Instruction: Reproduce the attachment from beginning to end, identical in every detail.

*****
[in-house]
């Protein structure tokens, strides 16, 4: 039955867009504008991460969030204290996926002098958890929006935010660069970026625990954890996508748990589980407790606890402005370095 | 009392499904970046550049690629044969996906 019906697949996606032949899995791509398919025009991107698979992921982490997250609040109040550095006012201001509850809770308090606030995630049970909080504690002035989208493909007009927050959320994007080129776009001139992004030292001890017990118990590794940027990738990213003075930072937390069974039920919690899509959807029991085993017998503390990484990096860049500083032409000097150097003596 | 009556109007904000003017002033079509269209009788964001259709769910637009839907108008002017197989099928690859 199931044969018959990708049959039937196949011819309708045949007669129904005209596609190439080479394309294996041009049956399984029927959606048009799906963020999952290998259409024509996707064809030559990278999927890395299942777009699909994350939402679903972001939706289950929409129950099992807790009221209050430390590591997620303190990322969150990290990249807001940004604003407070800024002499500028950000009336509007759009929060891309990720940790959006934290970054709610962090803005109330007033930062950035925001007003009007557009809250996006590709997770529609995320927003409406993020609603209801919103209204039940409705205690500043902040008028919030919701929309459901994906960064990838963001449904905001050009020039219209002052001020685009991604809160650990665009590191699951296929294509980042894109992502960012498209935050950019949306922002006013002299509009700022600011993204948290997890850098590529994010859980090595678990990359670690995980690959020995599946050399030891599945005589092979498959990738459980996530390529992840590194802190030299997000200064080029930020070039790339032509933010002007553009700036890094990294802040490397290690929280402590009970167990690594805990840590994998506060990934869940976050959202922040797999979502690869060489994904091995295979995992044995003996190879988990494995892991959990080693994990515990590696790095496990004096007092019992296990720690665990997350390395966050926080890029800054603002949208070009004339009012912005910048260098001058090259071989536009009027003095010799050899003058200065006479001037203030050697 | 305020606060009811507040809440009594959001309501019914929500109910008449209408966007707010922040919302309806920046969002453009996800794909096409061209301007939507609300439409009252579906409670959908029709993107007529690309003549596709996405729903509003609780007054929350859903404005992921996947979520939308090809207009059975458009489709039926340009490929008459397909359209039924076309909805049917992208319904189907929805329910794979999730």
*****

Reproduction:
[in-house]
């Protein structure tokens, strides 16, 4: 039955867009504008991460969030204290996926002098958890929006935010660069970026625990954890996508748990589980407790606890402005370095 | 009392499904970046550049690629044969996906 019906697949996606032949899995791509398919025009991107698979992921982490997250609040109040550095006012201001509850809770308090606030995630049970909080504690002035989208493909007009927050959320994007080129776009001139992004030292001890017990118990590794940027990738990213003075930072937390069974039920919690899509959807029991085993017998503390990484990096860049500083032409000097150097003596 | 009556109007904000003017002033079509269209009788964001259709769910637009839907108008002017197989099928690859 199931044969018959990708049959039937196949011819309708045949007669129904005209596609190439080479394309294996041009049956399984029927959606048009799906963020999952290998259409024509996707064809030559990278999927890395299942777009699909994350939402679903972001939706289950929409129950099992807790009221209050430390590591997620303190990322969150990290990249807001940004604003407070800024002499500028950000009336509007759009929060891309990720940790959006934290970054709610962090803005109330007033930062950035925001007003009007557009809250996006590709997770529609995320927003409406993020609603209801919103209204039940409705205690500043902040008028919030919701929309459901994906960064990838963001449904905001050009020039219209002052001020685009991604809160650990665009590191699951296929294509980042894109992502960012498209935050950019949306922002006013002299509009700022600011993204948290997890850098590529994010859980090595678990990359670690995980690959020995599946050399030891599945005589092979498959990738459980996530390529992840590194802190030299997000200064080029930020070039790339032509933010002007553009700036890094990294802040490397290690929280402590009970167990690594805990840590994998506060990934869940976050959202922040797999979502690869060489994904091995295979995992044995003996190879988990494995892991959990080693994990515990590696790095496990004096007092019992296990720690665990997350390395966050926080890029800054603002949208070009004339009012912005910048260098001058090259071989536009009027003095010799050899003058200065006479001037203030050697 | 305020606060009811507040809440009594959001309501019914929500109910008449209408966007707010922040919302309806920046969002453009996800794909096409061209301007939507609300439409009252579906409670959908029709993107007529690309003549596709996405729903509003609780007054929350859903404005992921996947979520939308090809207009059975458009489709039926340009490929008459397909359209039924076309909805049917992208319904189907929805329910794979999730």